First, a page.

The course of events did not, however, justify this anticipation. The mobilization affected about , Jews of whom approximately 80, served at the front. The battle lines passed through the Pale of Settlement in which millions of Russian Jews lived. In the region of the Russian front and its nearby hinterland, there was a military regime under the control of a group of antisemitic generals Prince Nikolai Nikolayevich; Januszkiewicz. With the first defeats of the Russian army, the supreme command found it expedient to impute responsibility for their reversals to the Jews, who were accused of treason and spying for the Germans.
Espionage trials were held and hostages were taken and sent to the interior of Russia. This was followed by mass expulsions of Jews from towns and townlets near the front line. These reached their height with the general expulsion of the Jews from northern Lithuania and Courland in June In July the use of Hebrew characters in printing and writing was prohibited. The Hebrew and Yiddish press and literature were thus silenced. The attacks on the Jews aroused public opinion in Europe and America against the Russian government whose serious military and financial situation compelled it to take Western opinion into account, as this was hindering Russia from obtaining loans in the Western countries.
In the summer of , most of the restrictions on Jewish residence were abolished de facto, though not de jure, and thousands of Jewish refugees from Poland and Lithuania streamed toward the interior of Russia. In conjunction with the existing Jewish societies, it assisted the refugees by providing shelter, food, and employment for them and by the establishment of schools for their children. Communal workers of every class participated in this activity, which awakened the feeling of national unity within the masses.
The suffering and persecutions led Jews to attempt to evade military service and desert from the hostile army, and in the difficult conditions caused by the mass of refugees and defeat, speculation in food and other commodities became rife among Jews. The non-Jewish population and the army reacted by intensified hatred toward them. In there were 3,, Jews in the region which remained under Russian control; of these, about , lived outside the former Pale of Settlement. These upheavals brought about cultural and social changes.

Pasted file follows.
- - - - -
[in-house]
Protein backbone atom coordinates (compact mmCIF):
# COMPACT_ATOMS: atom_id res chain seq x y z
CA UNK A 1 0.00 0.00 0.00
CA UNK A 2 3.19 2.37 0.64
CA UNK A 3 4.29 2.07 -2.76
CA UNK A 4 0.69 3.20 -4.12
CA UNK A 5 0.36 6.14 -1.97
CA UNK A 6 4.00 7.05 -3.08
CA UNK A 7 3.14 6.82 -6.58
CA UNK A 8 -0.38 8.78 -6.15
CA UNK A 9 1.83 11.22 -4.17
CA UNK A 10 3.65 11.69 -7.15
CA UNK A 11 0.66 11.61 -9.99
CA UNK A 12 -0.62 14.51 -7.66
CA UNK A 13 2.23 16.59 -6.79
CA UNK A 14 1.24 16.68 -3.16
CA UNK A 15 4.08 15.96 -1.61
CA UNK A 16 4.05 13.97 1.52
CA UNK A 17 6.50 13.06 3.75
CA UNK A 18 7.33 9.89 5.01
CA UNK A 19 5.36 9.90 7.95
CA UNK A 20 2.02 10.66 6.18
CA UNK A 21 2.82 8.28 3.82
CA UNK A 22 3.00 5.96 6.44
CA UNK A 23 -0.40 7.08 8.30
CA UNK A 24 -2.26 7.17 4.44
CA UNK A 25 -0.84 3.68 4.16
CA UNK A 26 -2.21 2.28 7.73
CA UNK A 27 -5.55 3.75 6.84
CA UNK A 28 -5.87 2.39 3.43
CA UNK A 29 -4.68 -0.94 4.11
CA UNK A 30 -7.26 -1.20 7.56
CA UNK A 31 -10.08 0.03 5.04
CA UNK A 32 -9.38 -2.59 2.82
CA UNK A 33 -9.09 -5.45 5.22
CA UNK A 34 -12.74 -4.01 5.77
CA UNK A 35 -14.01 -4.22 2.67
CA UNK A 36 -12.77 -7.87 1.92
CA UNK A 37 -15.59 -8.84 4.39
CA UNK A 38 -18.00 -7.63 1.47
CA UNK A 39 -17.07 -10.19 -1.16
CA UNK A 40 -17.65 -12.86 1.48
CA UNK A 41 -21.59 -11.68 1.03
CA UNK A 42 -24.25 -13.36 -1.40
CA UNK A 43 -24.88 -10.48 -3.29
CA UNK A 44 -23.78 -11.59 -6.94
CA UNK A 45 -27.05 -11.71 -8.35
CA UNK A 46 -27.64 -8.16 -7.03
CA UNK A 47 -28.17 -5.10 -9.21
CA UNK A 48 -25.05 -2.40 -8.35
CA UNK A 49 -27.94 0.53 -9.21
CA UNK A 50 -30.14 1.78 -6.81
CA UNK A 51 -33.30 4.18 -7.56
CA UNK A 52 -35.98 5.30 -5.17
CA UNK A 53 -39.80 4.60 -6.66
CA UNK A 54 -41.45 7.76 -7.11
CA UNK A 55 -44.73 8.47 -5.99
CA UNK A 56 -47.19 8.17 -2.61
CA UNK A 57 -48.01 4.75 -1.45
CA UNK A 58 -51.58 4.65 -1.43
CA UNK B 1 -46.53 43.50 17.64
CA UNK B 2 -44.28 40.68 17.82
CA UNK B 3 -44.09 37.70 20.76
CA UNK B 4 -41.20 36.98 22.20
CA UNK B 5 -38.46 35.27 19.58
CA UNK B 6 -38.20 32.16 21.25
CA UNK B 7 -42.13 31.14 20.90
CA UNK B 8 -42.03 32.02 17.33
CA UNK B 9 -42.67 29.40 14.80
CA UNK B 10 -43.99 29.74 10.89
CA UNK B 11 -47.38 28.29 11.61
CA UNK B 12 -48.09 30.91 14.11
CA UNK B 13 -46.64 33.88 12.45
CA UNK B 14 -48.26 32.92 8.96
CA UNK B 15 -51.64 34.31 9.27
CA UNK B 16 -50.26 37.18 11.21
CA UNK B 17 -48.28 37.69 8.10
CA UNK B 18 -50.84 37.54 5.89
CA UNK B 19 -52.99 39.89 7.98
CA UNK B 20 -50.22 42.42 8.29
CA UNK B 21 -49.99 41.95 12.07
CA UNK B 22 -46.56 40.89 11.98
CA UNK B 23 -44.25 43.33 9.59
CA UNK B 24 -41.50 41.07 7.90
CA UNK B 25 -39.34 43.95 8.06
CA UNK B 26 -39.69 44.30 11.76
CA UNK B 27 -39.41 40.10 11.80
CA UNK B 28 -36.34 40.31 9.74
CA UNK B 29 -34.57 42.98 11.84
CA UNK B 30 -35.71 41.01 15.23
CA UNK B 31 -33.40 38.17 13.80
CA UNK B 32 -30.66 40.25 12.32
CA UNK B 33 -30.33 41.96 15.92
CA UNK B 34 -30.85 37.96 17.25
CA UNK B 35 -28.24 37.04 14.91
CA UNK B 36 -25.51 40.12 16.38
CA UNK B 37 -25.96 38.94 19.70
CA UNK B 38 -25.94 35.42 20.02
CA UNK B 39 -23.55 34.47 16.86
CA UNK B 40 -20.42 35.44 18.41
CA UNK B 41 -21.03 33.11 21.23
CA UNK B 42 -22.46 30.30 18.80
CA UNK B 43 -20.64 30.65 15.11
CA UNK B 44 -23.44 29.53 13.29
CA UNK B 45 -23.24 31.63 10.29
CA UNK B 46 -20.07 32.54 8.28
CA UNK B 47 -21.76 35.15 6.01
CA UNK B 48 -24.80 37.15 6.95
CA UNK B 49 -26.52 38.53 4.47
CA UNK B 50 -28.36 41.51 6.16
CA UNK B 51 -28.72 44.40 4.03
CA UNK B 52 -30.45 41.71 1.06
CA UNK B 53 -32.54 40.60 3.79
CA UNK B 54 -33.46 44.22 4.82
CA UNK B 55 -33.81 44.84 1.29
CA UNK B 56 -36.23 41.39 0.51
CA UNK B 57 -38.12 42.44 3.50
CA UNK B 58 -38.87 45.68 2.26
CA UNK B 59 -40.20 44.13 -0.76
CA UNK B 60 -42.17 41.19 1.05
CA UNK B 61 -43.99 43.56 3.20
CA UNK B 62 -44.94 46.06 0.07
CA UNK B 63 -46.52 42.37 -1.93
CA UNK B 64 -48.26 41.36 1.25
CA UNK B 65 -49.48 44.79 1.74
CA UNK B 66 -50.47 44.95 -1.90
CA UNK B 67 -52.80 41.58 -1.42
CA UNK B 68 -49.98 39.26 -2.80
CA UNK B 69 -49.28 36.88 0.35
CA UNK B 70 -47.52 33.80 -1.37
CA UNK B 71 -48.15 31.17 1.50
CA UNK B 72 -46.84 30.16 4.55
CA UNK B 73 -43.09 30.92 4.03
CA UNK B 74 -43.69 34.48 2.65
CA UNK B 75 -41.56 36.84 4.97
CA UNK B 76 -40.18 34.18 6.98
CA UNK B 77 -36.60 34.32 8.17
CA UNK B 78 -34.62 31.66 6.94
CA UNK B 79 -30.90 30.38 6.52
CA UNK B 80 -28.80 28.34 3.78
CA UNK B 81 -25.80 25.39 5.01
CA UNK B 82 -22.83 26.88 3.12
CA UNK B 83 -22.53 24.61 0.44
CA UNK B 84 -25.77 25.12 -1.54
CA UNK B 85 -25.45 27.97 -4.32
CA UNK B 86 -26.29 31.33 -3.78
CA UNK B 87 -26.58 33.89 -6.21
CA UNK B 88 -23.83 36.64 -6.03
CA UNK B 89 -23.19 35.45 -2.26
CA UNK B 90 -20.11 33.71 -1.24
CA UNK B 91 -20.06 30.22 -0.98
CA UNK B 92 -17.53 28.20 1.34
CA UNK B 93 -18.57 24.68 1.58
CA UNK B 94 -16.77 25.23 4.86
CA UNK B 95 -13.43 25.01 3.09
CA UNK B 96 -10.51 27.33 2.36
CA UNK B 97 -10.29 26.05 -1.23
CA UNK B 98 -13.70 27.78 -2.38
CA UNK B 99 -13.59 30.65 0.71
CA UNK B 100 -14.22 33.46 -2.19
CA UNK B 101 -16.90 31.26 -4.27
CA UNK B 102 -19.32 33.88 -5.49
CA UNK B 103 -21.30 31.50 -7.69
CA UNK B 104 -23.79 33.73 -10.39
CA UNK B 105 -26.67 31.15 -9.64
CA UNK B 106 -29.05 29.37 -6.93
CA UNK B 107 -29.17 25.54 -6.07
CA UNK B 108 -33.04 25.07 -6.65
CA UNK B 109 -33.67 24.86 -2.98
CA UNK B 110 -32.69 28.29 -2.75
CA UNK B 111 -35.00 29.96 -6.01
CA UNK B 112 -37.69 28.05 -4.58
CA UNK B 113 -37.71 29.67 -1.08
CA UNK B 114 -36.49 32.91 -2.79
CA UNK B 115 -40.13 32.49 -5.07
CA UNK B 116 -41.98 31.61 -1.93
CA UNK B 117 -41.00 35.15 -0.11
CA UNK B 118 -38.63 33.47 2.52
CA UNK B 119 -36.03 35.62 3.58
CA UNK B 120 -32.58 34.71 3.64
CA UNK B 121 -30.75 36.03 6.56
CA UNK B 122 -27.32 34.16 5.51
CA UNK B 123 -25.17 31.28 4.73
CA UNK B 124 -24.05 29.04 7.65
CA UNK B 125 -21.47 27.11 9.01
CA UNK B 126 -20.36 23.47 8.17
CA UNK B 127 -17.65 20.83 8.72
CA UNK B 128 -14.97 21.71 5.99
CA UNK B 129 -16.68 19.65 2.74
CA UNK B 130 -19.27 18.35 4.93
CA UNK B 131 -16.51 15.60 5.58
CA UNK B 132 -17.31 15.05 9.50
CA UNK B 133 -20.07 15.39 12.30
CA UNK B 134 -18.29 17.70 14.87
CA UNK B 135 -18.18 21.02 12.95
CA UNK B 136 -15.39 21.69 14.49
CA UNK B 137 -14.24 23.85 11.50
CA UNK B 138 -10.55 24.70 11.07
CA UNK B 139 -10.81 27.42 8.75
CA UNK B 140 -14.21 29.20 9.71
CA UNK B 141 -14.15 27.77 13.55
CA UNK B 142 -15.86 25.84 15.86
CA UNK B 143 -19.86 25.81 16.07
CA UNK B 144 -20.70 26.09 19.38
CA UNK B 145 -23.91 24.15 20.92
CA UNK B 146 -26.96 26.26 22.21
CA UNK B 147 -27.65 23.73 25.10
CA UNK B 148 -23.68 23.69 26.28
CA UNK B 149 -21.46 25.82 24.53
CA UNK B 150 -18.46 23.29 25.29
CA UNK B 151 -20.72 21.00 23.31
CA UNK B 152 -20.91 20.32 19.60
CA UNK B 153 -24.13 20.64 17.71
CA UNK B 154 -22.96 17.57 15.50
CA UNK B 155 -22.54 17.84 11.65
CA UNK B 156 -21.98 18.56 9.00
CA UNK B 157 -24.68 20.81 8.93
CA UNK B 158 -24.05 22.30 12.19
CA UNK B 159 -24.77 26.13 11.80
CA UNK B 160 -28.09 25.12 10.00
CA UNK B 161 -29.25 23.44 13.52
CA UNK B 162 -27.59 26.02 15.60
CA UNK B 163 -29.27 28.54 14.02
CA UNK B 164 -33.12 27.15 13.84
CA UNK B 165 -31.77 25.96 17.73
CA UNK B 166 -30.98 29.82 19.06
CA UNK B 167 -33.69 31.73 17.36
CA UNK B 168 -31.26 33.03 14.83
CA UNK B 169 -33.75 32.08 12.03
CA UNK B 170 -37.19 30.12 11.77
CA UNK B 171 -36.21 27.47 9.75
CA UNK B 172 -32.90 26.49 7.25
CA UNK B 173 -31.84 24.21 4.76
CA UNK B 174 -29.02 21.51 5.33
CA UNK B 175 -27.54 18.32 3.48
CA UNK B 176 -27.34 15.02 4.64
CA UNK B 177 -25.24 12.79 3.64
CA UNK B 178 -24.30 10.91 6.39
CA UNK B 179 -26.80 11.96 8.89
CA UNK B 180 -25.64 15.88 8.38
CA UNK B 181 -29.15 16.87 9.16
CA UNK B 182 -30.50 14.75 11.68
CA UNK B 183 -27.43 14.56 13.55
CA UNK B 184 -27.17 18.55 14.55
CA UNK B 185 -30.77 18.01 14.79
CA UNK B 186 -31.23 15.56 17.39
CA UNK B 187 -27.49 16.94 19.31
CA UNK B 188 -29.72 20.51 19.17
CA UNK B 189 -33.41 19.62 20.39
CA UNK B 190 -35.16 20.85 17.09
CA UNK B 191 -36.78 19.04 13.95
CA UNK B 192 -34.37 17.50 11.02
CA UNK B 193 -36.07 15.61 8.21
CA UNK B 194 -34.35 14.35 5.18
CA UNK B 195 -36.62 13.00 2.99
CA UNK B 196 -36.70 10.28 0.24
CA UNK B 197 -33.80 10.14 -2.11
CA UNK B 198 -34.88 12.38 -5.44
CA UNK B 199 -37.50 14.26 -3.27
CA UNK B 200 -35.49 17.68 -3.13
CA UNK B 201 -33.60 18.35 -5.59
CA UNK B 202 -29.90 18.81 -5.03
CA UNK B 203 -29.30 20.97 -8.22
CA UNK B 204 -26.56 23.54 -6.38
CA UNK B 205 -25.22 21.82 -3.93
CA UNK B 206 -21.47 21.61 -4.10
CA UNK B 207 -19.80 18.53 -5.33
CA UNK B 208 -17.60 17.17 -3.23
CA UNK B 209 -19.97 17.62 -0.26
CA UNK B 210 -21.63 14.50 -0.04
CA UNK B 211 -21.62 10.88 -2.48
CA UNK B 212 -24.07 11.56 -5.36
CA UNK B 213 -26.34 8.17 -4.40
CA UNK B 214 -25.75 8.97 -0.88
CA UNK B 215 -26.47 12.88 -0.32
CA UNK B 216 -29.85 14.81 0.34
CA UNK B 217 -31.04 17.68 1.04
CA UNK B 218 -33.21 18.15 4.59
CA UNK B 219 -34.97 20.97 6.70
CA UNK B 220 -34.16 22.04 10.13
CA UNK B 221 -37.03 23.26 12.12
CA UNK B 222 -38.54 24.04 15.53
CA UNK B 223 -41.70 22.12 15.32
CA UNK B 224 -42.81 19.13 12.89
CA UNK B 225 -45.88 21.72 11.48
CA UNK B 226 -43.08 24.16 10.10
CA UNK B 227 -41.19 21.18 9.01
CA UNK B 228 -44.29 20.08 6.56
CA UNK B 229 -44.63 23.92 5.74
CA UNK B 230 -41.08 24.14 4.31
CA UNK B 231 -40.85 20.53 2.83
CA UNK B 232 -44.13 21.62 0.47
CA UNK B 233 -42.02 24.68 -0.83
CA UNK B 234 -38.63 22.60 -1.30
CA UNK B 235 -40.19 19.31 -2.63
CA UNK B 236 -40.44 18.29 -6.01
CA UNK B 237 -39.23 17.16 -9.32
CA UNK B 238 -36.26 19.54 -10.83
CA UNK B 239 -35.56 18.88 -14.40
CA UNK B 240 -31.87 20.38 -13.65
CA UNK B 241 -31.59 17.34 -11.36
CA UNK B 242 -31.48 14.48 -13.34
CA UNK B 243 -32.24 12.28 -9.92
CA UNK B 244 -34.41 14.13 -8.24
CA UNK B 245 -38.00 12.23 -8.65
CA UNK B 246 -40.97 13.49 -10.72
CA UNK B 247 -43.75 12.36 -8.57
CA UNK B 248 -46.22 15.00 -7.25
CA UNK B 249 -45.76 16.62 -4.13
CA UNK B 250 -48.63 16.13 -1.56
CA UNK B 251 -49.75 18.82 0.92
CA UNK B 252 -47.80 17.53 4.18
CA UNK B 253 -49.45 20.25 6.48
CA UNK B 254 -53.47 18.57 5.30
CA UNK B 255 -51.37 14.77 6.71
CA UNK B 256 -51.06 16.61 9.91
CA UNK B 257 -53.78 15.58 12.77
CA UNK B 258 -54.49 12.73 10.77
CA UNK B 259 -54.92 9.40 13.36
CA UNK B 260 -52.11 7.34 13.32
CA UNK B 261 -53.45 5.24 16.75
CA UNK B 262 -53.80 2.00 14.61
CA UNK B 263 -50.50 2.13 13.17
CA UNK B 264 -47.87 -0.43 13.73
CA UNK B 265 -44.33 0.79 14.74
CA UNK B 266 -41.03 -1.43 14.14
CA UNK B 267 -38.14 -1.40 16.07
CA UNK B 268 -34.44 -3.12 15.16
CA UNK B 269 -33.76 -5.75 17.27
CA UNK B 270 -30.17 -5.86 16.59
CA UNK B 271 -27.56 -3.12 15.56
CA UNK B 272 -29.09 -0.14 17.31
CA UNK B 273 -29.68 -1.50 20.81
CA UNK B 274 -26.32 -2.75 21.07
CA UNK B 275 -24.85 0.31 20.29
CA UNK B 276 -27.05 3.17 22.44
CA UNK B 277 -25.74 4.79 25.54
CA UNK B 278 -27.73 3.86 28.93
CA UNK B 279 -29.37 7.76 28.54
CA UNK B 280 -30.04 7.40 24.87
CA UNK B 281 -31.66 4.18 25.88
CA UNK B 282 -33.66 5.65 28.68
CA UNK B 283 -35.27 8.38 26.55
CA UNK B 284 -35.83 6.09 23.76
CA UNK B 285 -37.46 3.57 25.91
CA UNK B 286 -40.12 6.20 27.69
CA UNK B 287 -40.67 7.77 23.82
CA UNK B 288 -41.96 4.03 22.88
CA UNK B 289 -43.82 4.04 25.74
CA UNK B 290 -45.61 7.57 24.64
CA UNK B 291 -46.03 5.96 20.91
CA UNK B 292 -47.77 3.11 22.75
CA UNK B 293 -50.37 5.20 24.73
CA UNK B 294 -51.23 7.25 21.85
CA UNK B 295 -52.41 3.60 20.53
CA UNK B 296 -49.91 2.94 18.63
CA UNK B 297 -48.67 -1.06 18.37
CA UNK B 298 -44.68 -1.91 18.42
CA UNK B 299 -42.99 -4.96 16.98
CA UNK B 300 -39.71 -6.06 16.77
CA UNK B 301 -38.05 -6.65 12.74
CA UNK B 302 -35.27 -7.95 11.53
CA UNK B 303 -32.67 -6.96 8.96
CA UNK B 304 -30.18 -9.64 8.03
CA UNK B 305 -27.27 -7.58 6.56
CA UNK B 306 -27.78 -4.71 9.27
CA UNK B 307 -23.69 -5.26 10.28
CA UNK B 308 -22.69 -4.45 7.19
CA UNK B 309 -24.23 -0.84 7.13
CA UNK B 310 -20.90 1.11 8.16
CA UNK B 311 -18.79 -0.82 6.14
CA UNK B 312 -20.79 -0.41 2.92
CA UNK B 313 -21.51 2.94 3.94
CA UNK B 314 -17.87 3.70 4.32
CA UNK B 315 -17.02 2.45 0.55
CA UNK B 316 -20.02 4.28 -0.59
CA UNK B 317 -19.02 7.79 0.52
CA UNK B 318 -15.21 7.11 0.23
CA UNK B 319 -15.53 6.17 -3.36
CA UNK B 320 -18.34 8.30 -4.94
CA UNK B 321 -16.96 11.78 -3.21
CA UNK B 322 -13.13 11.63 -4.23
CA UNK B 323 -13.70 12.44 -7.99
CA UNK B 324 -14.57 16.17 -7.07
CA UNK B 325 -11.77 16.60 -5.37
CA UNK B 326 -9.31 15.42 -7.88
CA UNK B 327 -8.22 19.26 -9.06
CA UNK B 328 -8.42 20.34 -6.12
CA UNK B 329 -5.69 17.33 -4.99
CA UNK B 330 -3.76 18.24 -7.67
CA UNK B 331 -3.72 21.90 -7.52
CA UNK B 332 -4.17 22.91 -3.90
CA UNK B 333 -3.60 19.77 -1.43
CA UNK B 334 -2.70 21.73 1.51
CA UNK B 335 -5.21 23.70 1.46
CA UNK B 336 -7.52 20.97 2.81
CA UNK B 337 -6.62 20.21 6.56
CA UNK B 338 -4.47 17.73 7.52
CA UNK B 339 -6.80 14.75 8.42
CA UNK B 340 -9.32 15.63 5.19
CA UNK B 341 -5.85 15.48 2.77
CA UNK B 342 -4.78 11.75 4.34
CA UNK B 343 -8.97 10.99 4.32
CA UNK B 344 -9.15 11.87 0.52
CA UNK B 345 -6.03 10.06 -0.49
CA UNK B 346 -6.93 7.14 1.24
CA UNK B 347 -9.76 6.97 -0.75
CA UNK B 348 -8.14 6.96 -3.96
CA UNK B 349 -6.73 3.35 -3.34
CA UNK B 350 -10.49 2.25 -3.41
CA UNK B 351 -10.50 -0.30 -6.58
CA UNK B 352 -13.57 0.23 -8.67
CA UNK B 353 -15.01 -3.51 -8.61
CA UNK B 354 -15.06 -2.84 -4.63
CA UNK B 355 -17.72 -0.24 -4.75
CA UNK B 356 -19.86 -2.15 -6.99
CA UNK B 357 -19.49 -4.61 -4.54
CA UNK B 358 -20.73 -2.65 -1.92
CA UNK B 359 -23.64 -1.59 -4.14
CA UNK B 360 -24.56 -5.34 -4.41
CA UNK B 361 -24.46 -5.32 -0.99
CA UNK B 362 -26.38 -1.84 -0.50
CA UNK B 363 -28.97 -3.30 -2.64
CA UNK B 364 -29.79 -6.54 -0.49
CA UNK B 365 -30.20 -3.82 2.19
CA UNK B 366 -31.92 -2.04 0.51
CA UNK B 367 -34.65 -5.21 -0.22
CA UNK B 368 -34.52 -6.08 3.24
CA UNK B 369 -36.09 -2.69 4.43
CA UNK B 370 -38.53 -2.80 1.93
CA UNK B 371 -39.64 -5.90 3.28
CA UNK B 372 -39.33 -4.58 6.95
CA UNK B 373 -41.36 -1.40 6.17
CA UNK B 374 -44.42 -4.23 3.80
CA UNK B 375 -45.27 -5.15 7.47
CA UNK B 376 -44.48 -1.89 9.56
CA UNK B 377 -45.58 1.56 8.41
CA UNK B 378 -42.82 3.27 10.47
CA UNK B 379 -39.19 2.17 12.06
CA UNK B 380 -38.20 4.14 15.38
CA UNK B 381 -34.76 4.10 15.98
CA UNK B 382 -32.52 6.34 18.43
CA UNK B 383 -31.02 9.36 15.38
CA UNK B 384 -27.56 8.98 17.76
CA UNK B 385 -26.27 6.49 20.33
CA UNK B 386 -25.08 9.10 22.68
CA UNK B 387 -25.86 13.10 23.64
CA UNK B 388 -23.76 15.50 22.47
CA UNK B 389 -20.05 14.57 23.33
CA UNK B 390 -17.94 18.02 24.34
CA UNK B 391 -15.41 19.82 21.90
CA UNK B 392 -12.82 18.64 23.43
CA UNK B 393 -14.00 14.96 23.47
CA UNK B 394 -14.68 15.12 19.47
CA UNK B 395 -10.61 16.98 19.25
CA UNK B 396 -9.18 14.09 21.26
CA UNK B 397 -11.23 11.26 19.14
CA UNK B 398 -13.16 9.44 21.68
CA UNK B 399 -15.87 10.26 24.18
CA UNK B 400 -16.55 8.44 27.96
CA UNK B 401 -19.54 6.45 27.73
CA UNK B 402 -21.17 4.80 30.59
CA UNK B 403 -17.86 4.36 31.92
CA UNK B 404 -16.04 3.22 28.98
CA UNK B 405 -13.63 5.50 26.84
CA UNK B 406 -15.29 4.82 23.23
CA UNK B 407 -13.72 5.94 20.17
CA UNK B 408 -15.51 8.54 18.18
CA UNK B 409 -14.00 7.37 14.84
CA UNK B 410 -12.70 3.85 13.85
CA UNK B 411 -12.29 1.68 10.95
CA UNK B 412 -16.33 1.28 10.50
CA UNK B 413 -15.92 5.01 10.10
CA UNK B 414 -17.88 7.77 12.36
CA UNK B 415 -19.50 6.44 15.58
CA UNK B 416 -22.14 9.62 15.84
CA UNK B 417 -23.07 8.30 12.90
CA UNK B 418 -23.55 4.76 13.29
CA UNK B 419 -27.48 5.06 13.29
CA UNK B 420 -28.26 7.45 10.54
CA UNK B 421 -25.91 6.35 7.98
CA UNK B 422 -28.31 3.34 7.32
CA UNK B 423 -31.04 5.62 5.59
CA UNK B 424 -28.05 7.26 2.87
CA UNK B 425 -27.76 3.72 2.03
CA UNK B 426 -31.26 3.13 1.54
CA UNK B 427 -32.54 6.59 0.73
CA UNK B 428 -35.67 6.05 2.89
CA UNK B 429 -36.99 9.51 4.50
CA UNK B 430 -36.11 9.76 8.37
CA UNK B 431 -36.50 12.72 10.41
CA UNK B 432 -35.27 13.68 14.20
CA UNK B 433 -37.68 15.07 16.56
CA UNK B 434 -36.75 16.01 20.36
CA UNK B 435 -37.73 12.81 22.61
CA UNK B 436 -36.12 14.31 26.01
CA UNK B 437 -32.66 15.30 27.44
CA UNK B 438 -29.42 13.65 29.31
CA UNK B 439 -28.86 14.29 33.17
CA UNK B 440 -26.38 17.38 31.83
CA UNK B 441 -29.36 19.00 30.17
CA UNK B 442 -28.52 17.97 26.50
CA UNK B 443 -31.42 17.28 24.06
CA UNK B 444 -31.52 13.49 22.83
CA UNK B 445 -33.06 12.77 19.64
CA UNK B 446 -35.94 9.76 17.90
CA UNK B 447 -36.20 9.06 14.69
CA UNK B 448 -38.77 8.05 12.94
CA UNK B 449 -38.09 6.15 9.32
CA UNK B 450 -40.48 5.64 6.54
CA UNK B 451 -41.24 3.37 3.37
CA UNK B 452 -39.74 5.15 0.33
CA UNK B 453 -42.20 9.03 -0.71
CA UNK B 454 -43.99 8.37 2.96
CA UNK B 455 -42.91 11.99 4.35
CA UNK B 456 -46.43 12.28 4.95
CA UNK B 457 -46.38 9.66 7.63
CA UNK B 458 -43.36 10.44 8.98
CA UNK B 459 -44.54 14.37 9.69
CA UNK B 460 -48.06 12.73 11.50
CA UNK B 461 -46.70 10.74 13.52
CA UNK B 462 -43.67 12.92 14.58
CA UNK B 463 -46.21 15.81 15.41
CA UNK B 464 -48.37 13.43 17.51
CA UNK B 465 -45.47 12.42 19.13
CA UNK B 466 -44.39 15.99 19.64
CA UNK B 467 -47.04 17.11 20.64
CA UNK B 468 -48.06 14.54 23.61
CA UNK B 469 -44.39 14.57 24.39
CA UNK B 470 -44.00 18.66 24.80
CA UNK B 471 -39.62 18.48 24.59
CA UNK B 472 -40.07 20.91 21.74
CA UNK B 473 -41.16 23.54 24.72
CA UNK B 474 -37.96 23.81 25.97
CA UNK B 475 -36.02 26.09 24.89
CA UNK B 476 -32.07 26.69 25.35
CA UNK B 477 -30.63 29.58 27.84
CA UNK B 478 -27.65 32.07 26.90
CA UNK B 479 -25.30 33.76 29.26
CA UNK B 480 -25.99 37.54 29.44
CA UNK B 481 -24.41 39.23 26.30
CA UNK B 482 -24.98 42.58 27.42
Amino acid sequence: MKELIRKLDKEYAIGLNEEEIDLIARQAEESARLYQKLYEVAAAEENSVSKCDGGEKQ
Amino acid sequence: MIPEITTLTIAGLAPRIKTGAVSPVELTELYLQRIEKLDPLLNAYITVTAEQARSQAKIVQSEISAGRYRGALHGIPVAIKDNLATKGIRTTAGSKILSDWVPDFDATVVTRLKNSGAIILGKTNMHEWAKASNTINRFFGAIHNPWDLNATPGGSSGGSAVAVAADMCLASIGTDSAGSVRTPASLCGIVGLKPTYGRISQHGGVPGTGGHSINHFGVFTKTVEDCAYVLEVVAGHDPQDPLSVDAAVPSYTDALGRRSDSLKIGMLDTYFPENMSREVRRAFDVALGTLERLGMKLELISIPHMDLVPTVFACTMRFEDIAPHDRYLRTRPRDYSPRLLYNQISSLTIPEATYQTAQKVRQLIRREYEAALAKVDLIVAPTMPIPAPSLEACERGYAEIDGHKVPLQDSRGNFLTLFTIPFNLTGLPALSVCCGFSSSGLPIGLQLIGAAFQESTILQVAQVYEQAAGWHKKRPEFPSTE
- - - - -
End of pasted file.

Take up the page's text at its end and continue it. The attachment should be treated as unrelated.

The conscription of great numbers of Jewish youths into the Russian army and the suppression of the Jewish press and the literature accelerated the process of Russification among the Jews there. In contrast, the Jewish masses of Poland, Lithuania, the eastern Ukraine, and Belorussia, which formed the most deep-rooted element, as well as the great Jewish cultural centers of Warsaw and Vilna, were torn from Russian Jewry. The nine months following the February Revolution of constituted a brief springtime in the history of Russian Jewry.
The Provisional Government abolished all the restrictions affecting the Jews on March 16, , as one of its first measures. Jews were immediately given the chance to hold office in the government administration, to practice at the bar, and rise in the army ranks. All at once opportunity opened up to them for free development in every sphere of life, both as citizens of the state and as a national group. The hatred of the Jews, which had served as a political weapon in the hands of the ancient regime, became incompatible with the Revolution and was forced underground. Naturally the Jews supported the Revolution and participated in the active political life which began to flourish in the country.
There were Jews in all the democratic and socialist parties at all levels, from the leadership to the rank and file. Other leaders included, among the Mensheviks, J. Trotsky, Y. Sverdlov, L. Many Jews led the revolutionaries in the provinces, which were poor in intellectual forces. Despite their numbers in the general revolutionary movement, these revolutionaries were only a minute section of the vast numbers of Russian Jews who remained attached to their national and religious culture and society.
This adhesion was expressed by the tremendous progress made by the Zionist movement in In May the seventh conference of the Zionists of Russia, representing , members, was held in Petrograd. The Zionists also promoted an intensive cultural activity. Training colleges for teachers and kindergarten teachers were founded, as well as elementary and secondary schools. In all the elections which were held during that year by the general and Jewish institutions, the Zionists and related groups headed the Jewish lists, leaving the Bund and other Jewish parties far behind.
Large-scale Zionist demonstrations and meetings were held in Odessa, Kiev, Moscow, and other communities. All the Jewish parties united in joint activity to prepare the All-Russian Jewish Convention, which was to establish a political-cultural autonomous organization and central representation of all the Jews in Russia.